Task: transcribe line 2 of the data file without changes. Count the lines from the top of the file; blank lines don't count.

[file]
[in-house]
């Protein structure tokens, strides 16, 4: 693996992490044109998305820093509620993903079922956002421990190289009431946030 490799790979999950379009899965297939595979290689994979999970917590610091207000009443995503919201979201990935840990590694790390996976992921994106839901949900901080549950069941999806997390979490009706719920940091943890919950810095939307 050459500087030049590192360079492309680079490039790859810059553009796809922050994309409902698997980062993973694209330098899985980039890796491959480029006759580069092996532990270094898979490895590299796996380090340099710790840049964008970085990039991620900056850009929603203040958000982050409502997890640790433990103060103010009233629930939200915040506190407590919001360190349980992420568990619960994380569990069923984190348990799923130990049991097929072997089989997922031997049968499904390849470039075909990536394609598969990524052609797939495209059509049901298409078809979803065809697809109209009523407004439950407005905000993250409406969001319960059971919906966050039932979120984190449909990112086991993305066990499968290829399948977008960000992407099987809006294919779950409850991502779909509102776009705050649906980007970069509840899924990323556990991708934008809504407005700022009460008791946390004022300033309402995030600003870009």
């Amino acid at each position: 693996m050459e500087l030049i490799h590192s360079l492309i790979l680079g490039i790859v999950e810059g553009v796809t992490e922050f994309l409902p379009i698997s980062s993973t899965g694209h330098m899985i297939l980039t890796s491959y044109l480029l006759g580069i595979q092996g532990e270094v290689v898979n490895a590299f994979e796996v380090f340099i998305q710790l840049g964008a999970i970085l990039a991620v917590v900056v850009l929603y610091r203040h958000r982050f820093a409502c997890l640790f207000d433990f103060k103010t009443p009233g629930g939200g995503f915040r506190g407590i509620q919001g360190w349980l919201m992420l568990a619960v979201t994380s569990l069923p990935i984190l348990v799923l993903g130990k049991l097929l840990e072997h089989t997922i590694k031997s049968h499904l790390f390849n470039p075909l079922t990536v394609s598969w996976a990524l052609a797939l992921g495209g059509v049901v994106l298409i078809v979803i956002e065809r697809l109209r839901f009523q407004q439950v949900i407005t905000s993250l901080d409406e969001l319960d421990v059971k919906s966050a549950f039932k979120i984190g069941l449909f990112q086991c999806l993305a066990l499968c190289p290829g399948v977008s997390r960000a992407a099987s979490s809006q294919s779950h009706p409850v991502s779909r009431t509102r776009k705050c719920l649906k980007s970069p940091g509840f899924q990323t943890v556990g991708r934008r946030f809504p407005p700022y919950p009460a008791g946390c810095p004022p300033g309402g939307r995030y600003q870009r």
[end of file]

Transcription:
């Protein structure tokens, strides 16, 4: 693996992490044109998305820093509620993903079922956002421990190289009431946030 490799790979999950379009899965297939595979290689994979999970917590610091207000009443995503919201979201990935840990590694790390996976992921994106839901949900901080549950069941999806997390979490009706719920940091943890919950810095939307 050459500087030049590192360079492309680079490039790859810059553009796809922050994309409902698997980062993973694209330098899985980039890796491959480029006759580069092996532990270094898979490895590299796996380090340099710790840049964008970085990039991620900056850009929603203040958000982050409502997890640790433990103060103010009233629930939200915040506190407590919001360190349980992420568990619960994380569990069923984190348990799923130990049991097929072997089989997922031997049968499904390849470039075909990536394609598969990524052609797939495209059509049901298409078809979803065809697809109209009523407004439950407005905000993250409406969001319960059971919906966050039932979120984190449909990112086991993305066990499968290829399948977008960000992407099987809006294919779950409850991502779909509102776009705050649906980007970069509840899924990323556990991708934008809504407005700022009460008791946390004022300033309402995030600003870009």